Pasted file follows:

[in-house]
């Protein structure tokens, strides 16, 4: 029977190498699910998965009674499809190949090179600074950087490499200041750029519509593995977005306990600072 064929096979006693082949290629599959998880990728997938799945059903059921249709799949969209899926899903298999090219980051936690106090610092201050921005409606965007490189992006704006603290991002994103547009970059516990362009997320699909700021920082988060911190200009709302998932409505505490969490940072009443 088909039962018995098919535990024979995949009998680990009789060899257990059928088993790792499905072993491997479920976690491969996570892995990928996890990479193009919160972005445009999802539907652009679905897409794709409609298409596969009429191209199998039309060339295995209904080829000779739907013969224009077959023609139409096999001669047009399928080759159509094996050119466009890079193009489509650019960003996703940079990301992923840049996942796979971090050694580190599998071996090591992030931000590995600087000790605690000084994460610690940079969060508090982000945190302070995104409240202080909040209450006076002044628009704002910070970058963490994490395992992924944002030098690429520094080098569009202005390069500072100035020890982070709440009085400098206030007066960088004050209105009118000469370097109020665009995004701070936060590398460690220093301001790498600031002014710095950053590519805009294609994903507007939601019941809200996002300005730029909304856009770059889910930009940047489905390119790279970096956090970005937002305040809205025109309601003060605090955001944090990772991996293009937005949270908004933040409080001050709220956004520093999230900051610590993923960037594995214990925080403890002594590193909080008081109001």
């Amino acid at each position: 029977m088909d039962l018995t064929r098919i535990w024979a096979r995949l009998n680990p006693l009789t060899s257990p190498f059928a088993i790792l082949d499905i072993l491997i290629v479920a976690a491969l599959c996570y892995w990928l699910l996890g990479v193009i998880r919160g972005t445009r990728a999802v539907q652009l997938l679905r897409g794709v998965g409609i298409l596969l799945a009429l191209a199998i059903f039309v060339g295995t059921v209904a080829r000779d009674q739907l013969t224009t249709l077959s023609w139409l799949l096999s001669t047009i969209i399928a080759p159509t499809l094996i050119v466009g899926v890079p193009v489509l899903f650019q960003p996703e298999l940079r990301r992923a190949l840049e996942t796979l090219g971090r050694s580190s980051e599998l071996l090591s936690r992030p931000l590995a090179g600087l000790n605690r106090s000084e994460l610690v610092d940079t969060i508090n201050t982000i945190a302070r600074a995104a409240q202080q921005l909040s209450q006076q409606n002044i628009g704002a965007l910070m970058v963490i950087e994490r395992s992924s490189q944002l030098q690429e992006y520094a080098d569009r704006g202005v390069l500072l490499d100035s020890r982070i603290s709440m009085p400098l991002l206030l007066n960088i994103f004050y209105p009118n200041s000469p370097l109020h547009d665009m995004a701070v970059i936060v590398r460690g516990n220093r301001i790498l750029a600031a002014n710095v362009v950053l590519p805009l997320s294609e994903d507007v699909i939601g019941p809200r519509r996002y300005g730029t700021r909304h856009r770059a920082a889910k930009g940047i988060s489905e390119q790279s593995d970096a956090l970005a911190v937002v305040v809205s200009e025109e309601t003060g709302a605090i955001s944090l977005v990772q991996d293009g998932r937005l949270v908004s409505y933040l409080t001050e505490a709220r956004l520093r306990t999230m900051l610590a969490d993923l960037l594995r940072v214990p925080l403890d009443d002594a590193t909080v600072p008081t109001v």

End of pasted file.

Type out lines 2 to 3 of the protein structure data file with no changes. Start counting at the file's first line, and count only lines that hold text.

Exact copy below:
């Protein structure tokens, strides 16, 4: 029977190498699910998965009674499809190949090179600074950087490499200041750029519509593995977005306990600072 064929096979006693082949290629599959998880990728997938799945059903059921249709799949969209899926899903298999090219980051936690106090610092201050921005409606965007490189992006704006603290991002994103547009970059516990362009997320699909700021920082988060911190200009709302998932409505505490969490940072009443 088909039962018995098919535990024979995949009998680990009789060899257990059928088993790792499905072993491997479920976690491969996570892995990928996890990479193009919160972005445009999802539907652009679905897409794709409609298409596969009429191209199998039309060339295995209904080829000779739907013969224009077959023609139409096999001669047009399928080759159509094996050119466009890079193009489509650019960003996703940079990301992923840049996942796979971090050694580190599998071996090591992030931000590995600087000790605690000084994460610690940079969060508090982000945190302070995104409240202080909040209450006076002044628009704002910070970058963490994490395992992924944002030098690429520094080098569009202005390069500072100035020890982070709440009085400098206030007066960088004050209105009118000469370097109020665009995004701070936060590398460690220093301001790498600031002014710095950053590519805009294609994903507007939601019941809200996002300005730029909304856009770059889910930009940047489905390119790279970096956090970005937002305040809205025109309601003060605090955001944090990772991996293009937005949270908004933040409080001050709220956004520093999230900051610590993923960037594995214990925080403890002594590193909080008081109001």
């Amino acid at each position: 029977m088909d039962l018995t064929r098919i535990w024979a096979r995949l009998n680990p006693l009789t060899s257990p190498f059928a088993i790792l082949d499905i072993l491997i290629v479920a976690a491969l599959c996570y892995w990928l699910l996890g990479v193009i998880r919160g972005t445009r990728a999802v539907q652009l997938l679905r897409g794709v998965g409609i298409l596969l799945a009429l191209a199998i059903f039309v060339g295995t059921v209904a080829r000779d009674q739907l013969t224009t249709l077959s023609w139409l799949l096999s001669t047009i969209i399928a080759p159509t499809l094996i050119v466009g899926v890079p193009v489509l899903f650019q960003p996703e298999l940079r990301r992923a190949l840049e996942t796979l090219g971090r050694s580190s980051e599998l071996l090591s936690r992030p931000l590995a090179g600087l000790n605690r106090s000084e994460l610690v610092d940079t969060i508090n201050t982000i945190a302070r600074a995104a409240q202080q921005l909040s209450q006076q409606n002044i628009g704002a965007l910070m970058v963490i950087e994490r395992s992924s490189q944002l030098q690429e992006y520094a080098d569009r704006g202005v390069l500072l490499d100035s020890r982070i603290s709440m009085p400098l991002l206030l007066n960088i994103f004050y209105p009118n200041s000469p370097l109020h547009d665009m995004a701070v970059i936060v590398r460690g516990n220093r301001i790498l750029a600031a002014n710095v362009v950053l590519p805009l997320s294609e994903d507007v699909i939601g019941p809200r519509r996002y300005g730029t700021r909304h856009r770059a920082a889910k930009g940047i988060s489905e390119q790279s593995d970096a956090l970005a911190v937002v305040v809205s200009e025109e309601t003060g709302a605090i955001s944090l977005v990772q991996d293009g998932r937005l949270v908004s409505y933040l409080t001050e505490a709220r956004l520093r306990t999230m900051l610590a969490d993923l960037l594995r940072v214990p925080l403890d009443d002594a590193t909080v600072p008081t109001v």